concours 11-27-2011 02:33 PM

Quote:

Originally Posted by Duck_Pilot (Post 17389466)
You are incorrect here, Sir. Some OEM & aftermarket suppliers offer in increments of 0.25mm....especially in racing-specific engines. I know this to be true of the Suzi PE-175 - the Yamaha IT-175's ISDE arch-rival. It's worth a look-see in Yamaha's FREE online lookup to be sure.

*EDIT* I took a quick look on "Yamaha-Motor.com" and saw that the 1982 model had 4 oversize piston kits available, in +0.25, +0.50, +0.75 & 1.0mm. I had not noticed the OP's model year, but I suspect that the same pattern follows for most years, based on my past professional experience with Yamaha.


LOL, I knew it. I thought of writing "most" but got lazy. Carry on. Hone away.

halmc 11-28-2011 05:46 PM

Thanks for all comments. I was interested in boring as opposed to honing as the conventional wisdom holds that honing alone (not the finish honing to which one inmate refers) replicates out-of-round condition, whereas boring ensures a constant radius and squares the bore with the base. No?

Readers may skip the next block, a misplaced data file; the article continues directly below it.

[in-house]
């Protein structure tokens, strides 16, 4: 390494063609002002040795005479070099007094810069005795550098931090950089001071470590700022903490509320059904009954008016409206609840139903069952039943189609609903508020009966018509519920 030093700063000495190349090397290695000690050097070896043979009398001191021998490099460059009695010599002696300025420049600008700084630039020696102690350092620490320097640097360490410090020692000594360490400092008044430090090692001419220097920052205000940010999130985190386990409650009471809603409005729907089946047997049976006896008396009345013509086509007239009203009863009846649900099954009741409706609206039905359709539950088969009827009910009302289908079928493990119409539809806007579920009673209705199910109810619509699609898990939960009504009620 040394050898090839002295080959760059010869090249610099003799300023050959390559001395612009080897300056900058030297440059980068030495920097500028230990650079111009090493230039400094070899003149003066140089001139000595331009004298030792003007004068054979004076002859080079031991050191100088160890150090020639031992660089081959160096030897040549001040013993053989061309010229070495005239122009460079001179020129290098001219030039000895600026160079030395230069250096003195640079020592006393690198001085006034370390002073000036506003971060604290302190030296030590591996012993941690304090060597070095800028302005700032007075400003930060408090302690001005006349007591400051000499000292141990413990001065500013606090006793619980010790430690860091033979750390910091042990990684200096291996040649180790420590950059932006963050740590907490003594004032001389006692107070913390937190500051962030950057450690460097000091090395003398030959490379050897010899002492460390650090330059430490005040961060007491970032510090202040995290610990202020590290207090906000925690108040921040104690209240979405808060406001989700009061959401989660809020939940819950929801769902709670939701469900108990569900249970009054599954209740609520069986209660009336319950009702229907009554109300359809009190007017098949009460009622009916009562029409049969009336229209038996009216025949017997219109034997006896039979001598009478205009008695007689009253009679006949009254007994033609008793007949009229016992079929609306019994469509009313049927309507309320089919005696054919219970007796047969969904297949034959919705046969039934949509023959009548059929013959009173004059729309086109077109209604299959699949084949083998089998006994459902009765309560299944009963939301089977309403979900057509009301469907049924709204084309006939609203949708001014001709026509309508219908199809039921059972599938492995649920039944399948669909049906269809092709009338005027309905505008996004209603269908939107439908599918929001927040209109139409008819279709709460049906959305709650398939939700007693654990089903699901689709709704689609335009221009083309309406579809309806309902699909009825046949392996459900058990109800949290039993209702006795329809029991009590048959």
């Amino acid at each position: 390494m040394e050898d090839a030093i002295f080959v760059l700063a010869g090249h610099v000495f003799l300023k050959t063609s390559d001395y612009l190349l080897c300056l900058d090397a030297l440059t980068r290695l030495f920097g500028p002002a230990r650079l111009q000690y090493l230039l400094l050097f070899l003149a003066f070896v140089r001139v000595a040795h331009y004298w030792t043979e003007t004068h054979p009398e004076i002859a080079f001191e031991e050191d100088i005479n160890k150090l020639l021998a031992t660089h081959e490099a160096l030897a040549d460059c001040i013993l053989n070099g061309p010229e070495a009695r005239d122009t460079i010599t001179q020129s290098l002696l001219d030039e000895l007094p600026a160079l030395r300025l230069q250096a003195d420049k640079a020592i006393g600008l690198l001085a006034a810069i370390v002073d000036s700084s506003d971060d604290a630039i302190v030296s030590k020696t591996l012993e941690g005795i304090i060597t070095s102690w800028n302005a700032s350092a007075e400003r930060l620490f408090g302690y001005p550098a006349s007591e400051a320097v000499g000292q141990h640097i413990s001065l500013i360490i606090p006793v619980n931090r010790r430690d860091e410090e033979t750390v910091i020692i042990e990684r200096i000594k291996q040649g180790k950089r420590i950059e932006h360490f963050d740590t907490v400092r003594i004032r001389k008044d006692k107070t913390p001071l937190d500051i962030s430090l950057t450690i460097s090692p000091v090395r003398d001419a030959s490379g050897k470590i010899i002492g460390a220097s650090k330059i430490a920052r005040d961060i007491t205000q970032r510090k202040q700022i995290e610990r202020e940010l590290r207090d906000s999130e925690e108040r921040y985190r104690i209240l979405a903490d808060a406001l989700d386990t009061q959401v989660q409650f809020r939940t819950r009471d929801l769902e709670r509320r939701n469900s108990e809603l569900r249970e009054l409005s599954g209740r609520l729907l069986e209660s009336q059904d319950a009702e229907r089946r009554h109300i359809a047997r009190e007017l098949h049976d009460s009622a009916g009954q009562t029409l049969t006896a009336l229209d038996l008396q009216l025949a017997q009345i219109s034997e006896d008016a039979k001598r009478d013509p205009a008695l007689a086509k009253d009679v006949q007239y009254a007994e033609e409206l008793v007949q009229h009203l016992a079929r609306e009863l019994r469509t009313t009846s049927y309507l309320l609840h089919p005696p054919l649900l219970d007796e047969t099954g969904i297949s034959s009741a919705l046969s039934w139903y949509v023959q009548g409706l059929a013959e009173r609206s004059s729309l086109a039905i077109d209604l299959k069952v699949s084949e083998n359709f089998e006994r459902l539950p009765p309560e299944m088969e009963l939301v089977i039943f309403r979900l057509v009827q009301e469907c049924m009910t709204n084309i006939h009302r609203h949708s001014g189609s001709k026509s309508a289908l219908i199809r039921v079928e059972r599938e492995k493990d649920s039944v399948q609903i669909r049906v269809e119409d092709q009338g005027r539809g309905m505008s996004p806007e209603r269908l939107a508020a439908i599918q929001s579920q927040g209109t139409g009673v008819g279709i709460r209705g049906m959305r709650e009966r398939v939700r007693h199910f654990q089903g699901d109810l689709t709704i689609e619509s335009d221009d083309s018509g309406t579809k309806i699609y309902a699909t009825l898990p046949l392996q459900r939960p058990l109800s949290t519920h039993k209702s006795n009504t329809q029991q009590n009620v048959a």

anotherguy 11-28-2011 07:39 PM

No. A properly honed bore is as round and true and they get. The guide shoes keep the stones from removing in the low spots. It goes-drill-ream-bore-hone-lap in order of precision. I use a hone/stone set similar to this for big bore two strokes or smaller bore with large ports. The guide shoes follow the high spots and make the stones do the same until they're gone. It does take an experienced touch to get a two stroke right.


Does that explain it well enough?

showkey 11-28-2011 08:37 PM

One thing no matter how the cylinder is resized:

If it is not done correctly and the shirt clearance is not exact to the new spec (about .0009 to .0012") check the book) and have near zero taper and zero out of round the OP will continue this thread with:

NOW the engine has ring rattle or piston slap noise:huh:huh:huh:huh

Bore ( to get a perfect hole) and hone to the perfect size and cross hatch is the best way to insure success:norton:norton:norton

There are dozens of other threads stating 2 stroke bored or honed by a guy use to chevy block clearances and now the new piston has .003 or .004" skirt clearance with piston rattle after rebuild.